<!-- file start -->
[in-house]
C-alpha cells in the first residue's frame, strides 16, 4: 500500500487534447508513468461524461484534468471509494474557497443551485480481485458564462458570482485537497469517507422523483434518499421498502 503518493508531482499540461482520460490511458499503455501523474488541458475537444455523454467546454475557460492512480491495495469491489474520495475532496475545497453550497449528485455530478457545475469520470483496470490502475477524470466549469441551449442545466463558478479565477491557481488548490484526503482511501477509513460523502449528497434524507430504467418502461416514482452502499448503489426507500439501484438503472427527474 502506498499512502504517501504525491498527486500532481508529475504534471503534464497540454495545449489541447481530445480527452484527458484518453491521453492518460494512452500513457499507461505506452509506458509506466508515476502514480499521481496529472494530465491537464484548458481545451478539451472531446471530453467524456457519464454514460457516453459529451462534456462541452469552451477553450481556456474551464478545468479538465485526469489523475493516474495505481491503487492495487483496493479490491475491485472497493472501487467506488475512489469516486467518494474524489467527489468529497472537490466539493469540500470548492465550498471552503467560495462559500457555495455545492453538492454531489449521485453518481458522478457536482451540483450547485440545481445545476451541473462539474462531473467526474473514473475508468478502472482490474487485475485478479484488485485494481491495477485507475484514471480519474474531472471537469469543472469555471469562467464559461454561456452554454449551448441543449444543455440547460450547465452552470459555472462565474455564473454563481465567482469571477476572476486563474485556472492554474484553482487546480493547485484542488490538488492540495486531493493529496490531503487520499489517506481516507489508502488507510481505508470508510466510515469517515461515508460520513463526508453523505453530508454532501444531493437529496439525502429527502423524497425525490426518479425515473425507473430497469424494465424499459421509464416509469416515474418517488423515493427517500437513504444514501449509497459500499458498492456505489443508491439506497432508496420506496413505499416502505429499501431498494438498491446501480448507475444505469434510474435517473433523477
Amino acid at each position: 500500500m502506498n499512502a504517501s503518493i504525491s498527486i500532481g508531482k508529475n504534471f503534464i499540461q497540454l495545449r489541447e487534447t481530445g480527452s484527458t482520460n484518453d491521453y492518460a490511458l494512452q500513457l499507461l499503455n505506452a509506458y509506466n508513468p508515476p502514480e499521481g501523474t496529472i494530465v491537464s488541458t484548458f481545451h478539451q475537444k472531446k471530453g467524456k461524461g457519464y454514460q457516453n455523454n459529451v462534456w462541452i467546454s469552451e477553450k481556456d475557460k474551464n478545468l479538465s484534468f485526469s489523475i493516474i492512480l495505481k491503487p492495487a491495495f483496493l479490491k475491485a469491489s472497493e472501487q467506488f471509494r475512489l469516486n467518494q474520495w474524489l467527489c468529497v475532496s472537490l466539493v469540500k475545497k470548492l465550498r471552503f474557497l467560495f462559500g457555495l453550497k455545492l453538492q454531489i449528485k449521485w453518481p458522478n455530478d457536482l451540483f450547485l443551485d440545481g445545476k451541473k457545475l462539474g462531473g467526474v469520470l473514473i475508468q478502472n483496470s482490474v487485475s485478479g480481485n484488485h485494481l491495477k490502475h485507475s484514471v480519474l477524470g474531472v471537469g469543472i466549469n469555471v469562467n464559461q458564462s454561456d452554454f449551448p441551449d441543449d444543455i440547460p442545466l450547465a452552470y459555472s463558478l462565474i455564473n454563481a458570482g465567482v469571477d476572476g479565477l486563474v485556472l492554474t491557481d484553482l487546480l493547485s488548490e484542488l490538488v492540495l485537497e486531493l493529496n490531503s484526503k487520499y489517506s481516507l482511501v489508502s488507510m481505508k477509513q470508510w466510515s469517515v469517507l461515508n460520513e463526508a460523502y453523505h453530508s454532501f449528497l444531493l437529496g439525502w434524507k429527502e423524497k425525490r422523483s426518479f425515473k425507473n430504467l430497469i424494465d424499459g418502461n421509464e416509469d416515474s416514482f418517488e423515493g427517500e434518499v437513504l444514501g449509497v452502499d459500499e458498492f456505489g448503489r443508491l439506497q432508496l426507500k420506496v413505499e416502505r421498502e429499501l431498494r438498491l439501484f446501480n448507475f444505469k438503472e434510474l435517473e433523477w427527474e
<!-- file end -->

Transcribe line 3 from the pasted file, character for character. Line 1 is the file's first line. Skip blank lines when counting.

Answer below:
Amino acid at each position: 500500500m502506498n499512502a504517501s503518493i504525491s498527486i500532481g508531482k508529475n504534471f503534464i499540461q497540454l495545449r489541447e487534447t481530445g480527452s484527458t482520460n484518453d491521453y492518460a490511458l494512452q500513457l499507461l499503455n505506452a509506458y509506466n508513468p508515476p502514480e499521481g501523474t496529472i494530465v491537464s488541458t484548458f481545451h478539451q475537444k472531446k471530453g467524456k461524461g457519464y454514460q457516453n455523454n459529451v462534456w462541452i467546454s469552451e477553450k481556456d475557460k474551464n478545468l479538465s484534468f485526469s489523475i493516474i492512480l495505481k491503487p492495487a491495495f483496493l479490491k475491485a469491489s472497493e472501487q467506488f471509494r475512489l469516486n467518494q474520495w474524489l467527489c468529497v475532496s472537490l466539493v469540500k475545497k470548492l465550498r471552503f474557497l467560495f462559500g457555495l453550497k455545492l453538492q454531489i449528485k449521485w453518481p458522478n455530478d457536482l451540483f450547485l443551485d440545481g445545476k451541473k457545475l462539474g462531473g467526474v469520470l473514473i475508468q478502472n483496470s482490474v487485475s485478479g480481485n484488485h485494481l491495477k490502475h485507475s484514471v480519474l477524470g474531472v471537469g469543472i466549469n469555471v469562467n464559461q458564462s454561456d452554454f449551448p441551449d441543449d444543455i440547460p442545466l450547465a452552470y459555472s463558478l462565474i455564473n454563481a458570482g465567482v469571477d476572476g479565477l486563474v485556472l492554474t491557481d484553482l487546480l493547485s488548490e484542488l490538488v492540495l485537497e486531493l493529496n490531503s484526503k487520499y489517506s481516507l482511501v489508502s488507510m481505508k477509513q470508510w466510515s469517515v469517507l461515508n460520513e463526508a460523502y453523505h453530508s454532501f449528497l444531493l437529496g439525502w434524507k429527502e423524497k425525490r422523483s426518479f425515473k425507473n430504467l430497469i424494465d424499459g418502461n421509464e416509469d416515474s416514482f418517488e423515493g427517500e434518499v437513504l444514501g449509497v452502499d459500499e458498492f456505489g448503489r443508491l439506497q432508496l426507500k420506496v413505499e416502505r421498502e429499501l431498494r438498491l439501484f446501480n448507475f444505469k438503472e434510474l435517473e433523477w427527474e